Hapke became the first director of CASA in the Heart of Texas.   

Ever since then, CASA has been serving the guardian ad litem role for abused and neglected children throughout the Pecan Valley. CASAs meet and get to know the children they represent in the courtroom, as well as all the important members of their life — parents, foster parents, teachers, doctors, counselors, friends. As the final court date approaches, about a year after the child’s removal, the CASA works with the child’s parents to try to make their household a suitable environment for children once again.   

And when it’s time for court, the CASA prepares a report on the case that proves an invaluable resource for judges, attorneys and everyone involved.

In the courtroom

    Ellis doesn’t hear child custody cases very often any more. There’s a dedicated court for that, the Child Protective Court of the Hill Country, that visits Brownwood about twice a month to hear CPS cases. But when Ellis does hear them, he said the CASA’s report is one of the most valuable resources he has.    

“These are little synopses,” he said, “and I can read them before the hearing. It gives you a little background on the case. It tells you the people and what they’ve done, and how things are going.”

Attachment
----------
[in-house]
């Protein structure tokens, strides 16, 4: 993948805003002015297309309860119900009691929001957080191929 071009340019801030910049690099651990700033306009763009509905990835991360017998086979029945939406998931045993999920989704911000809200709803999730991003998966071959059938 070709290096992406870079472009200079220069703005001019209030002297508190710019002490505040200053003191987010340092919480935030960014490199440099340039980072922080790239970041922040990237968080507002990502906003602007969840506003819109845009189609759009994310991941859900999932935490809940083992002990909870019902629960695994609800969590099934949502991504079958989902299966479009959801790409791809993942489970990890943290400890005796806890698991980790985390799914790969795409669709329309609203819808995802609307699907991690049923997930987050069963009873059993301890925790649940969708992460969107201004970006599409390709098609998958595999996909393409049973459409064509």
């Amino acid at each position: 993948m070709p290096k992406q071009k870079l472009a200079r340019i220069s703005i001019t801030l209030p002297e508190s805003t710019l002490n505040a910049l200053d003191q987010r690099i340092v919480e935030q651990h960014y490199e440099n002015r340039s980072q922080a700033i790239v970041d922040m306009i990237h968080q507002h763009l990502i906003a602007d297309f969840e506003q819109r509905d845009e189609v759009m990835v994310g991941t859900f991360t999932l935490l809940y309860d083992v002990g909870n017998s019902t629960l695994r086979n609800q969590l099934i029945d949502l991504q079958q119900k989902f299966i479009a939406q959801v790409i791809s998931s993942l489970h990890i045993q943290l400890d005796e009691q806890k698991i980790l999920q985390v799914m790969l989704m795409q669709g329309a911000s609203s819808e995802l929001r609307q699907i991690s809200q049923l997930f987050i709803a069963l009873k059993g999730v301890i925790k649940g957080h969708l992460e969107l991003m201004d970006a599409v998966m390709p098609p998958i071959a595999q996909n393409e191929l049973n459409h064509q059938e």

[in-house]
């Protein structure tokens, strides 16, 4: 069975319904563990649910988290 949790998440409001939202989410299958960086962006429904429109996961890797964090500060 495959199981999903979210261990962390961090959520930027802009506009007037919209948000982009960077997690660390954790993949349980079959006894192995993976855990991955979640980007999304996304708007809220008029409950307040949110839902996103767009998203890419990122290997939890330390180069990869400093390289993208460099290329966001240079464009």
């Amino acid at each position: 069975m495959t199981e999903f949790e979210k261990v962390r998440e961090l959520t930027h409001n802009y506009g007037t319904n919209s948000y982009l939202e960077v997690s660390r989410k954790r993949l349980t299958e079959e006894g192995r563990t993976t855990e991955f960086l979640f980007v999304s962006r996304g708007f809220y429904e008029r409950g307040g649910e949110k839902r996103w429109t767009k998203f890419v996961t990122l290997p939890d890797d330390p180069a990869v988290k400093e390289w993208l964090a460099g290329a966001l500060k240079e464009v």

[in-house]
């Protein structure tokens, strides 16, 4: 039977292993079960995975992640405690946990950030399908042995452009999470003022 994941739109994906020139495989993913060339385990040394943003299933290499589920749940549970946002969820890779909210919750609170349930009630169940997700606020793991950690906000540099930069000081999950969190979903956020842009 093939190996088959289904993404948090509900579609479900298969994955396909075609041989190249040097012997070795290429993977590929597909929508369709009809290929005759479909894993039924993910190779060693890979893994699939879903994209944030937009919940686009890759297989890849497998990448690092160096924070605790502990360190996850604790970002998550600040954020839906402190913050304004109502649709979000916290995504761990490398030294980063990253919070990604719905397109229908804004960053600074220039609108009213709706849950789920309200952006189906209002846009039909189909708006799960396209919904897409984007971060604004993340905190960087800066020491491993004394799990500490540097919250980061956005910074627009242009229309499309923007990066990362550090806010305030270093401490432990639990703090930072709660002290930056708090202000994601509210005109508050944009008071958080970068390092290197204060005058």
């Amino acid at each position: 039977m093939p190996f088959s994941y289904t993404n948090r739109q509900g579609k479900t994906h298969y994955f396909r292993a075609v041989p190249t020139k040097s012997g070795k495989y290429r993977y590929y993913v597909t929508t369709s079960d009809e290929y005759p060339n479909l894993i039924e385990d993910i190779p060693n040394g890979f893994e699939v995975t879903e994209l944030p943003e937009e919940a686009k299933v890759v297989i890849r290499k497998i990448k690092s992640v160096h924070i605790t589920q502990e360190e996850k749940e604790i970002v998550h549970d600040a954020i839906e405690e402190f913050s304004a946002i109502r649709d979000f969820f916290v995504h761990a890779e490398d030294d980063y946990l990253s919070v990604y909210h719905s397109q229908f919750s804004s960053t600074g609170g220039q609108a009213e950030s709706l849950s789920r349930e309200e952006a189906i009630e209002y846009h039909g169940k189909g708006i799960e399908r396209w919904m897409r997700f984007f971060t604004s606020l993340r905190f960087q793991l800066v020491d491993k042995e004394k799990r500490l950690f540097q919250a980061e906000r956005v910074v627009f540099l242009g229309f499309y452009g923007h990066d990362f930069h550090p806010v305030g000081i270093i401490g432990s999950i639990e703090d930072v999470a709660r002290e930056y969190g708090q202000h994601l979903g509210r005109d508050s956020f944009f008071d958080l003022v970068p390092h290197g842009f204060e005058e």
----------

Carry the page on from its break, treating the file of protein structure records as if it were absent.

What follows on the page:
There’s a lot to unpack in a child’s CASA report, but it ends with the most essential material for any case — the CASA’s recommendation. Ellis said he certainly doesn’t side with CASAs 100 percent of the time. But he said their insights are often invaluable and irreplaceable.   

“The CASAs know the kid probably better than anybody else other than the immediate family, and they have the most objective view, usually,” Ellis said. “They’re there for the child in a commonsense way. They’re there because they have a compassion for the child. It’s a great thing.”   

County attorney Shane Britton tries CPS cases regularly, and has been for almost 20 years. “I started doing these in 1998,” Britton said. “We might have 50 or 60 cases active at a time, and that kind of grew over the years. Now we’re up to 130, 135 cases.   

“It’s kind of a full-time job,” he said. That’s why having a CASA’s report is so important for him.   

“CPS, they’ll write reports before every hearing,” Britton said, “but theirs are so wordy. CPS is a big governmental agency, so there’s all kinds of rules and regulations about what you have to include in a report, the majority of which means nothing to me.”   

As for the CASA reports? “What they’re putting in there is what I need to know,” he said. “That is kind of the CliffNotes of the case. So court reports and, ultimately, their opinion, that’s a wonderful thing to me.”   

Britton said CASAs aren’t always popular with lawyers. They can be seen as meddlers, unpaid third parties messing up lawyers’ cases. “Sometimes they get kind of a bad name,” he said. “Attorneys usually don’t like that, especially if that person is giving an opinion that is contrary to your client’s position.